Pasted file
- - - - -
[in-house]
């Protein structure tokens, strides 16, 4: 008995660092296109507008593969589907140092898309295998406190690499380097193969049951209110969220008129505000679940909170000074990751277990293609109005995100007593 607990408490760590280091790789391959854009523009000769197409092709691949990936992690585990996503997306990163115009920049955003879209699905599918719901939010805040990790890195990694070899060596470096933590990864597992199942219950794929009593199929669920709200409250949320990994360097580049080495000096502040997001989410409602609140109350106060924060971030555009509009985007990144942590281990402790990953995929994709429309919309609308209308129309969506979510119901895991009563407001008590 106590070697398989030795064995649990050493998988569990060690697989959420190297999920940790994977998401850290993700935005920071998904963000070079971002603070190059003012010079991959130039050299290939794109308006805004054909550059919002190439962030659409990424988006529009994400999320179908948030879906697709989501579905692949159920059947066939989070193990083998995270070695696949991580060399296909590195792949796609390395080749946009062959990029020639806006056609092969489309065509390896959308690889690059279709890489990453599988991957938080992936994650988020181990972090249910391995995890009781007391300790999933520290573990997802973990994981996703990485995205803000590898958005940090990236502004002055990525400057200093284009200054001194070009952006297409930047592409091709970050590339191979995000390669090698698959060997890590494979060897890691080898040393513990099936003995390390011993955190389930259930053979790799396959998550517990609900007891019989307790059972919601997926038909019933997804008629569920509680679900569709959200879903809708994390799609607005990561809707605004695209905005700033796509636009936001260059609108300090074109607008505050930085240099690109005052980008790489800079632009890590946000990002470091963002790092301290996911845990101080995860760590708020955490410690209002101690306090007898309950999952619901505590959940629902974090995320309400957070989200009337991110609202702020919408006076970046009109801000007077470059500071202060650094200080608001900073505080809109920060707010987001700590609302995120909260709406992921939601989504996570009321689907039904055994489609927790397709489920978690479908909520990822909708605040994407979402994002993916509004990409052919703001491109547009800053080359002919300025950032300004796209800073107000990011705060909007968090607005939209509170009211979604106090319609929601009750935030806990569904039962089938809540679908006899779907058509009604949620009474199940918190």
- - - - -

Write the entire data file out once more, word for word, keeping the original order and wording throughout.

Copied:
[in-house]
């Protein structure tokens, strides 16, 4: 008995660092296109507008593969589907140092898309295998406190690499380097193969049951209110969220008129505000679940909170000074990751277990293609109005995100007593 607990408490760590280091790789391959854009523009000769197409092709691949990936992690585990996503997306990163115009920049955003879209699905599918719901939010805040990790890195990694070899060596470096933590990864597992199942219950794929009593199929669920709200409250949320990994360097580049080495000096502040997001989410409602609140109350106060924060971030555009509009985007990144942590281990402790990953995929994709429309919309609308209308129309969506979510119901895991009563407001008590 106590070697398989030795064995649990050493998988569990060690697989959420190297999920940790994977998401850290993700935005920071998904963000070079971002603070190059003012010079991959130039050299290939794109308006805004054909550059919002190439962030659409990424988006529009994400999320179908948030879906697709989501579905692949159920059947066939989070193990083998995270070695696949991580060399296909590195792949796609390395080749946009062959990029020639806006056609092969489309065509390896959308690889690059279709890489990453599988991957938080992936994650988020181990972090249910391995995890009781007391300790999933520290573990997802973990994981996703990485995205803000590898958005940090990236502004002055990525400057200093284009200054001194070009952006297409930047592409091709970050590339191979995000390669090698698959060997890590494979060897890691080898040393513990099936003995390390011993955190389930259930053979790799396959998550517990609900007891019989307790059972919601997926038909019933997804008629569920509680679900569709959200879903809708994390799609607005990561809707605004695209905005700033796509636009936001260059609108300090074109607008505050930085240099690109005052980008790489800079632009890590946000990002470091963002790092301290996911845990101080995860760590708020955490410690209002101690306090007898309950999952619901505590959940629902974090995320309400957070989200009337991110609202702020919408006076970046009109801000007077470059500071202060650094200080608001900073505080809109920060707010987001700590609302995120909260709406992921939601989504996570009321689907039904055994489609927790397709489920978690479908909520990822909708605040994407979402994002993916509004990409052919703001491109547009800053080359002919300025950032300004796209800073107000990011705060909007968090607005939209509170009211979604106090319609929601009750935030806990569904039962089938809540679908006899779907058509009604949620009474199940918190």